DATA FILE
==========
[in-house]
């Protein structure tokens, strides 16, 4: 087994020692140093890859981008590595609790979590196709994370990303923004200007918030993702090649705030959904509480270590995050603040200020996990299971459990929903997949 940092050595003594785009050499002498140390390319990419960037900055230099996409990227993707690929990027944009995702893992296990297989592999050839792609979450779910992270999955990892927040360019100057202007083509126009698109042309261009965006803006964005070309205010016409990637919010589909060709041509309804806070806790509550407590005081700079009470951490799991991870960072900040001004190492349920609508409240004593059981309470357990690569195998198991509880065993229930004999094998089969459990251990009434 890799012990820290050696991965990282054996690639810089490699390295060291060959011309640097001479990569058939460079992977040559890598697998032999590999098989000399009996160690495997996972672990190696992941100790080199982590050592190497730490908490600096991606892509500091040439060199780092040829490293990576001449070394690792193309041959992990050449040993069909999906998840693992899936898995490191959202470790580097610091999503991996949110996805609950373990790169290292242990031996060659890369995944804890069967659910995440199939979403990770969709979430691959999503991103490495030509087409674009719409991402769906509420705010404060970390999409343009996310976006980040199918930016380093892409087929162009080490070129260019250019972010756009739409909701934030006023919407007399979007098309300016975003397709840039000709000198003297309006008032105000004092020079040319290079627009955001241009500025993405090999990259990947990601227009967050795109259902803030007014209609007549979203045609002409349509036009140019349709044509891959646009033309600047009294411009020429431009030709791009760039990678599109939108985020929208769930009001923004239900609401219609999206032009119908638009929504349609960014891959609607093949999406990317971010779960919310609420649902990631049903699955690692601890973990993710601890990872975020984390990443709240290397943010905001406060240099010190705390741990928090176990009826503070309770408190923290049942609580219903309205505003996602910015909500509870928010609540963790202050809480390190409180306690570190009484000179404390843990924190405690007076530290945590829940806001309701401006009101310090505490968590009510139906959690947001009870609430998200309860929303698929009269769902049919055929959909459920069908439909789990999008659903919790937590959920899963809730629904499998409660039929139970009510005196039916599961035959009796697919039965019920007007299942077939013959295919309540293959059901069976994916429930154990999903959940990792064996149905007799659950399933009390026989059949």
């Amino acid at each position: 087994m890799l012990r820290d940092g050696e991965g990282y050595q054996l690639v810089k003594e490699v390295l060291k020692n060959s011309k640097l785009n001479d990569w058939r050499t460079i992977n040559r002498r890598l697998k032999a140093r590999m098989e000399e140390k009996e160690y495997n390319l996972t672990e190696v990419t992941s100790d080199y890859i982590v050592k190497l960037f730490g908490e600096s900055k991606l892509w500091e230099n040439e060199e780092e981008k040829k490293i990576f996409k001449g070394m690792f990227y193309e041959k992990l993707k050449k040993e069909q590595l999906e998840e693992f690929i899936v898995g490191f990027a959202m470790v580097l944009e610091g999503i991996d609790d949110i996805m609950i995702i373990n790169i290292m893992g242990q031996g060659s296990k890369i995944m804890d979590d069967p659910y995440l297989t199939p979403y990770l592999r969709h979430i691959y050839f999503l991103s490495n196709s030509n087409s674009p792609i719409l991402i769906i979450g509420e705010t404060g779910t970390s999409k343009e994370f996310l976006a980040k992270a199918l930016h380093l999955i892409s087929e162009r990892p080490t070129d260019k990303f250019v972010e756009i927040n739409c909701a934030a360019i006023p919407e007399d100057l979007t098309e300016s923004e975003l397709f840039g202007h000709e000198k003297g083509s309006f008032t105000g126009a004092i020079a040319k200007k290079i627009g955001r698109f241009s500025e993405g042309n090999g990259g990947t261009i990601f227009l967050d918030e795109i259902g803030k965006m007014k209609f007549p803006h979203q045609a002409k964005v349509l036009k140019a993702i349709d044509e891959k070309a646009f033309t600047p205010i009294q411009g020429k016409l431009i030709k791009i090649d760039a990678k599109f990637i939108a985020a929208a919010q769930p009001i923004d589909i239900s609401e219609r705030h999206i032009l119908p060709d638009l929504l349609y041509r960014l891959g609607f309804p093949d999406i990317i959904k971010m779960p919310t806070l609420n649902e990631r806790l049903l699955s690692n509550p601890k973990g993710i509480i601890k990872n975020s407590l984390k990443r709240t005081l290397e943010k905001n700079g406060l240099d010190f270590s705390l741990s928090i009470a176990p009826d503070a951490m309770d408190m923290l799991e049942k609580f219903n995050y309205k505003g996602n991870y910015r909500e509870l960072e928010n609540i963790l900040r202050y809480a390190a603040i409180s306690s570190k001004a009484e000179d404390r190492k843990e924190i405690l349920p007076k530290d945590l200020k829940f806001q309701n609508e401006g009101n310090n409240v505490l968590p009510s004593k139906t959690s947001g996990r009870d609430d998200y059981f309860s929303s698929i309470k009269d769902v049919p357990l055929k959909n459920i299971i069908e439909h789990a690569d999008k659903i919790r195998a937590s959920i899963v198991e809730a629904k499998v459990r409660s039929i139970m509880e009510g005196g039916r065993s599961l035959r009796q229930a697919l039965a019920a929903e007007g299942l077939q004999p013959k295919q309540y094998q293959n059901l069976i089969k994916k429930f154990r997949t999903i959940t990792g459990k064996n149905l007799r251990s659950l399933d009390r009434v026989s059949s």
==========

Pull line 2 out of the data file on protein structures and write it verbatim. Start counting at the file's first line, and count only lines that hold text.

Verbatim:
């Protein structure tokens, strides 16, 4: 087994020692140093890859981008590595609790979590196709994370990303923004200007918030993702090649705030959904509480270590995050603040200020996990299971459990929903997949 940092050595003594785009050499002498140390390319990419960037900055230099996409990227993707690929990027944009995702893992296990297989592999050839792609979450779910992270999955990892927040360019100057202007083509126009698109042309261009965006803006964005070309205010016409990637919010589909060709041509309804806070806790509550407590005081700079009470951490799991991870960072900040001004190492349920609508409240004593059981309470357990690569195998198991509880065993229930004999094998089969459990251990009434 890799012990820290050696991965990282054996690639810089490699390295060291060959011309640097001479990569058939460079992977040559890598697998032999590999098989000399009996160690495997996972672990190696992941100790080199982590050592190497730490908490600096991606892509500091040439060199780092040829490293990576001449070394690792193309041959992990050449040993069909999906998840693992899936898995490191959202470790580097610091999503991996949110996805609950373990790169290292242990031996060659890369995944804890069967659910995440199939979403990770969709979430691959999503991103490495030509087409674009719409991402769906509420705010404060970390999409343009996310976006980040199918930016380093892409087929162009080490070129260019250019972010756009739409909701934030006023919407007399979007098309300016975003397709840039000709000198003297309006008032105000004092020079040319290079627009955001241009500025993405090999990259990947990601227009967050795109259902803030007014209609007549979203045609002409349509036009140019349709044509891959646009033309600047009294411009020429431009030709791009760039990678599109939108985020929208769930009001923004239900609401219609999206032009119908638009929504349609960014891959609607093949999406990317971010779960919310609420649902990631049903699955690692601890973990993710601890990872975020984390990443709240290397943010905001406060240099010190705390741990928090176990009826503070309770408190923290049942609580219903309205505003996602910015909500509870928010609540963790202050809480390190409180306690570190009484000179404390843990924190405690007076530290945590829940806001309701401006009101310090505490968590009510139906959690947001009870609430998200309860929303698929009269769902049919055929959909459920069908439909789990999008659903919790937590959920899963809730629904499998409660039929139970009510005196039916599961035959009796697919039965019920007007299942077939013959295919309540293959059901069976994916429930154990999903959940990792064996149905007799659950399933009390026989059949």